Panhandle Progressive

The Framers Never Intended to Bind Us Forever to 1789

The essence of the doctrine of originalism is that the only proper way to interpret the Constitution is to determine the original intent of the Framers. But what if the original intent of the Framers was actually that the Constitution should live and breathe in each period of our history and not be limited to what it meant in 1789? There is considerable evidence that this is exactly what the Framers intended. They knew that without a supple Constitution, that very document risks creating the conditions for its own replacement, and how that happens may not be pretty.

Why Excessive CEO Pay Matters to the Rest of Us

Corporate Chief Executive Officers have done very well for themselves during and after the Great Recession. By 2015 the ratio of CEO annual compensation to that of a typical worker had risen to 276 to 1, a much higher ratio than in other developed countries. CEO compensation has gradually taken up a larger and larger share of all corporate revenues. But shouldn’t a corporation be totally free to establish the compensation of its chief executive? Actually, no. The reason is that the rest of us pay for excessive CEO compensation – literally. Two recent studies reveal how successful CEOs at the largest U.S. corporations have been in skimming the compensation cream. CEOs were spectacularly successful because of their power to direct compensation to themselves within their corporations, not because they were correspondingly more productive, more talented or better educated than other workers.

Del. Michael Folk: No Friend of Education

Del. Michael Folk (R – Berkeley, 63) professes to be interested in promoting quality education in West Virginia, but he has an odd way of showing it. In February 2016, Del. Folk was the lead sponsor of two bills that would have abolished key components of the education system in West Virginia. One of these, HB 4611, would have abolished the West Virginia Council for Community and Technical College Education. HB 4611 would not have abolished the colleges themselves, but instead would have transferred to each of them the power and duties of the Council. Perhaps Del. Folk believed that this would eliminate an unnecessary level of bureaucracy and cost. But that appears to be incorrect.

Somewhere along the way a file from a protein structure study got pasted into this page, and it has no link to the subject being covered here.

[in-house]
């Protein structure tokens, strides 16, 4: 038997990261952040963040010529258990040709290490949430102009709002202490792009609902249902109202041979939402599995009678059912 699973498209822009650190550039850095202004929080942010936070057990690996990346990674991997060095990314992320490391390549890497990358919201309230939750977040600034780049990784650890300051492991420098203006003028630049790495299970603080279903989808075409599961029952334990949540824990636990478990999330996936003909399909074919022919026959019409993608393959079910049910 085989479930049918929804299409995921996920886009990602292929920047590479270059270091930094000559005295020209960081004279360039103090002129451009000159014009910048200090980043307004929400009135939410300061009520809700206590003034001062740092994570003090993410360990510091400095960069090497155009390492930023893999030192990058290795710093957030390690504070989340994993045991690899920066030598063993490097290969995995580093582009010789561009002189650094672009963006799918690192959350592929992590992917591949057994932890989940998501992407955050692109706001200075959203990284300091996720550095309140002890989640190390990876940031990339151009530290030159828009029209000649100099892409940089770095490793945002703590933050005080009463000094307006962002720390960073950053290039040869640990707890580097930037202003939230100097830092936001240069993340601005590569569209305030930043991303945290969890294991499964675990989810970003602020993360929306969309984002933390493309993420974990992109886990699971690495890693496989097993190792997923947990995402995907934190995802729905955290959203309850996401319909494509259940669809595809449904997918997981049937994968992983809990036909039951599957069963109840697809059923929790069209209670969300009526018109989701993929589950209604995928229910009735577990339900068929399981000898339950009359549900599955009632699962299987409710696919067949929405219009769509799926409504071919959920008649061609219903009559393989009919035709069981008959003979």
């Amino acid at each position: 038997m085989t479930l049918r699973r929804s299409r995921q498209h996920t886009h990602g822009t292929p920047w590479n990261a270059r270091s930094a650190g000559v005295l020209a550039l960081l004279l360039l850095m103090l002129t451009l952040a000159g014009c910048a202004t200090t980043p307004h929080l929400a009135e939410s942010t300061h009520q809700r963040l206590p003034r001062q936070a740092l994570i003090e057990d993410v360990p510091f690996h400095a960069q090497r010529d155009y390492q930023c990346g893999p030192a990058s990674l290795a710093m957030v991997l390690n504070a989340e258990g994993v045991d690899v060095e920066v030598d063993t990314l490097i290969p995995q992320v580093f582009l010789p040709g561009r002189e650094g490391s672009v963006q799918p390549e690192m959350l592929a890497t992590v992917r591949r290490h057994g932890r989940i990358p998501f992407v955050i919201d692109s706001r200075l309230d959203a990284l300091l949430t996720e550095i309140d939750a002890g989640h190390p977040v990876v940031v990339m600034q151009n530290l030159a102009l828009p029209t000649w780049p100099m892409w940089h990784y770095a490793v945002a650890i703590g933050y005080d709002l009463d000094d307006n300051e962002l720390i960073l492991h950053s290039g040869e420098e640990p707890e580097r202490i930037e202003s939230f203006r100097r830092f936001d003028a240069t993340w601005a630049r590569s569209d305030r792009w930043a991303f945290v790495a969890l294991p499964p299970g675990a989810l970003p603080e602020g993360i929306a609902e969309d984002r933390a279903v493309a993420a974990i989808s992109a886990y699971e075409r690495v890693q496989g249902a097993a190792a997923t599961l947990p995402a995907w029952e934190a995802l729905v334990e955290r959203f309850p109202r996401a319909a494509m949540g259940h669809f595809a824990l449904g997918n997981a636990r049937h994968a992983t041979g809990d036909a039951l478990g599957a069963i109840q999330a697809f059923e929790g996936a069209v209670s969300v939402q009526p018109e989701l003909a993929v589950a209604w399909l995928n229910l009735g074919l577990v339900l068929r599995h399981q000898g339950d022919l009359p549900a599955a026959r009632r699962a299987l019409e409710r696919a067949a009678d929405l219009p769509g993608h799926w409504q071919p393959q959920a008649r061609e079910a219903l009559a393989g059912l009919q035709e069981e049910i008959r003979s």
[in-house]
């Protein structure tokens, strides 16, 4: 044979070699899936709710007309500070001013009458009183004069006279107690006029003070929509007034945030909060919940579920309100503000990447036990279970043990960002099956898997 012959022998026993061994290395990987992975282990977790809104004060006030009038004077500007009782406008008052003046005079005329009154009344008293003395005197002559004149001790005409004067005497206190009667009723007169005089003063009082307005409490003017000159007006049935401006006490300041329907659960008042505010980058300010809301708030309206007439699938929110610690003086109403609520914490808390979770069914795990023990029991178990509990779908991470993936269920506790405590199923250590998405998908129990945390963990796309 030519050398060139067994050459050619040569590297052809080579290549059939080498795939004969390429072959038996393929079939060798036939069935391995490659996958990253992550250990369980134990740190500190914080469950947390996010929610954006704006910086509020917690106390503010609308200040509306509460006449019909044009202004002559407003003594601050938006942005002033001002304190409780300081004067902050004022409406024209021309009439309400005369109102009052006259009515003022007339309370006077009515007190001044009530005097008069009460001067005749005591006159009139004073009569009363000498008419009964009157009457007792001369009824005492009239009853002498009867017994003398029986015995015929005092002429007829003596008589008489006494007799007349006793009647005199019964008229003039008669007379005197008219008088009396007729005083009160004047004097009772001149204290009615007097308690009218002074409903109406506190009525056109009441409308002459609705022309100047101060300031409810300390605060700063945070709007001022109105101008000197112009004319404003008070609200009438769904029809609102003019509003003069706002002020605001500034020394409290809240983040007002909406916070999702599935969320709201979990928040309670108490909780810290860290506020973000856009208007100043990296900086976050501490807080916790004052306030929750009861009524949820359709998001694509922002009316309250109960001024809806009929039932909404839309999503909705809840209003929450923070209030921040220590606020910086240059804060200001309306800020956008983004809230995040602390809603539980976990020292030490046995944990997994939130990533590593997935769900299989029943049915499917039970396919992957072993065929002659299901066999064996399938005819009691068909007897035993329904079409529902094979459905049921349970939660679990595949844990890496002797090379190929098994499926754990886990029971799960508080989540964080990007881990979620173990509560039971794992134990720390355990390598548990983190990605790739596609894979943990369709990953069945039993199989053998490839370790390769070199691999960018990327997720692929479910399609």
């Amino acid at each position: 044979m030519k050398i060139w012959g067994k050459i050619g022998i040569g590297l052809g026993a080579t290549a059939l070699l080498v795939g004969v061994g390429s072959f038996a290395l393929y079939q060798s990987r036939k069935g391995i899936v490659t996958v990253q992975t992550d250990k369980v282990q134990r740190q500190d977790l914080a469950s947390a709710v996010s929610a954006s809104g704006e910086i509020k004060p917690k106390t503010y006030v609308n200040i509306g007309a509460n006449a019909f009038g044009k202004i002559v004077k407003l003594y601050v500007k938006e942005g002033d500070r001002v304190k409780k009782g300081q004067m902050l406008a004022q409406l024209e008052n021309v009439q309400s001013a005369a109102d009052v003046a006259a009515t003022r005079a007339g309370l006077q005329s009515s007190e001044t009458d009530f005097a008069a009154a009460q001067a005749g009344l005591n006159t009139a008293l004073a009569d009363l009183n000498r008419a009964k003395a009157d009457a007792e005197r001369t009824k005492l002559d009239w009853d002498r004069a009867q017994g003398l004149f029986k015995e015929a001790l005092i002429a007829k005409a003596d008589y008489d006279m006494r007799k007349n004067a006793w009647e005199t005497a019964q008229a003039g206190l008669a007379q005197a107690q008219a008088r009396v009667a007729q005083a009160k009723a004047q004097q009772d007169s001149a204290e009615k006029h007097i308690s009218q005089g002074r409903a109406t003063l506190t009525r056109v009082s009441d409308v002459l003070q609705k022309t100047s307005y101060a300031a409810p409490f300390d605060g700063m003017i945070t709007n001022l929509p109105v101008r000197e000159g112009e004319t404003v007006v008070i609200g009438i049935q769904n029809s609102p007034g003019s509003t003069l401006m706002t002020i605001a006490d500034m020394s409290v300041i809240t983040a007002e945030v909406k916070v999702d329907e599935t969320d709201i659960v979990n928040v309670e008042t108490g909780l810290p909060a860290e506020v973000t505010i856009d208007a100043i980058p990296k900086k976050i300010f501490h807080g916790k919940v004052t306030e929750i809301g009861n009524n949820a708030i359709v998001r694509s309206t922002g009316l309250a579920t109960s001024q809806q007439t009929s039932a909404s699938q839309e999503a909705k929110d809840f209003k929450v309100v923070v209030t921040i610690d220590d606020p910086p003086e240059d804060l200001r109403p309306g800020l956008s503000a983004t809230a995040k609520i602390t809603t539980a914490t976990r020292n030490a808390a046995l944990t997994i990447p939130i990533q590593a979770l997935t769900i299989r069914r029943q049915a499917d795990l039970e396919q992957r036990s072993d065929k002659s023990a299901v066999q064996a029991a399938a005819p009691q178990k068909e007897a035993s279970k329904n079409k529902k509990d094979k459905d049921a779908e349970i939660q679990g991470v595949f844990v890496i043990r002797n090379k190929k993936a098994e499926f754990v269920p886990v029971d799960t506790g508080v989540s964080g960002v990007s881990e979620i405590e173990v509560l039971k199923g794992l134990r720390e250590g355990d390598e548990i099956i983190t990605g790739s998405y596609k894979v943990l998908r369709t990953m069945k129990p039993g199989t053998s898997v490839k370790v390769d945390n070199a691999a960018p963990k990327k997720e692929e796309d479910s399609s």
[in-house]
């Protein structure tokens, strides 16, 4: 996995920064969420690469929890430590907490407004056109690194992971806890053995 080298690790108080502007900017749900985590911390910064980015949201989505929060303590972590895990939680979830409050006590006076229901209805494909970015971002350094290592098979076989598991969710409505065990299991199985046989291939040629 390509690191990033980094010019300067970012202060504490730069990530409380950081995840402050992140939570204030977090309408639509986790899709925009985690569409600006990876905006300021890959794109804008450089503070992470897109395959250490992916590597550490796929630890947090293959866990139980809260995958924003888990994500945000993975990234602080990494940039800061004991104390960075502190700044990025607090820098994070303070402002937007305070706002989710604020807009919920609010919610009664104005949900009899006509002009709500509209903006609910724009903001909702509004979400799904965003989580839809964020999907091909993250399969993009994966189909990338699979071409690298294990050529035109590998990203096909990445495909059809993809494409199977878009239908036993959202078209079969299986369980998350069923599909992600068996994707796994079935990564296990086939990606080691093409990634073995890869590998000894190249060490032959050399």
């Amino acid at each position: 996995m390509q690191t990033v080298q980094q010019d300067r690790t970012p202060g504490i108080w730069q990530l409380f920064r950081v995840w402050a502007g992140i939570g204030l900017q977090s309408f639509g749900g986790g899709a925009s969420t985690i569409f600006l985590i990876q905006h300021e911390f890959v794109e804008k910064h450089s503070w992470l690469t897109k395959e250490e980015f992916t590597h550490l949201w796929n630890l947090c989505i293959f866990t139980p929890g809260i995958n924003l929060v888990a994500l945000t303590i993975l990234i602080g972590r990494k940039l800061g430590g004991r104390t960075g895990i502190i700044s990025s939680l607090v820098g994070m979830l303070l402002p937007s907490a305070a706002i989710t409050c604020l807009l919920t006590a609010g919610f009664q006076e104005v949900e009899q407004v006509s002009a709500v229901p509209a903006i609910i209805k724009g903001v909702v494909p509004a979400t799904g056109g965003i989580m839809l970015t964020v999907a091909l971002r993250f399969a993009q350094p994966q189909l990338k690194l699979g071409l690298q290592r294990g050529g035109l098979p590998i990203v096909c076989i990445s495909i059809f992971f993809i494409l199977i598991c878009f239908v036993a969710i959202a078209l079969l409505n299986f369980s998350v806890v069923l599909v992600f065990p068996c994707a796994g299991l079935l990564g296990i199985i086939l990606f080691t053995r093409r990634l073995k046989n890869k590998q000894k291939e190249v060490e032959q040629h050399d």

National Inequality by the Numbers

Inequality of both income and wealth is a serious problem in West Virginia and the nation. This post will present some statistics about inequality in the United States that will worry anyone concerned about the future of our society. Income inequality is different than wealth inequality. Income includes earned income like wages and salaries, as well as passive income from interest on a savings account, dividends from stock, rent, and profits from selling something for more than you paid for it. In essence, income is what a taxpayer reports on her tax return each year. Income inequality is the unequal distribution of income in the population.

West Virginia Community & Technical Colleges: Training for Real Jobs

In 2015, the West Virginia Center on Budget & Policy published its eighth annual report on the state’s economy. The report focused on West Virginia’s labor force participation rate (LFPR), the lowest in the nation -- where it has ranked since 1976. Using a regression analysis, the Center isolated several factors that are drivers of the low rate. One of the most important was inadequate education.

Repeal of Obamacare: A Disaster for West Virginia

In January 2016, Congress passed a budget reconciliation bill repealing much of the Affordable Care Act by simply removing the funding for it. President Obama vetoed the bill. Now congressional Republicans threaten to do the same in the upcoming new session. Most likely, Congress will not have a replacement for the ACA ready to go for quite some time. Republican leaders propose to make some provisions of the repeal effective immediately and defer the effectiveness of other provisions until a replacement bill can be passed.

Broadband in West Virginia

On December 4, 2016 the Legislature’s Joint Committee on Technology met to receive the report of the new Broadband Enhancement Council. Unfortunately, few legislators showed up but among those who did were Del. Paul Espinosa (R – Jefferson, 66) and Del. Sarah Blair (R – Berkeley, 59). Many Democrats were defeated in the election and new Delegates have not yet been assigned to committees.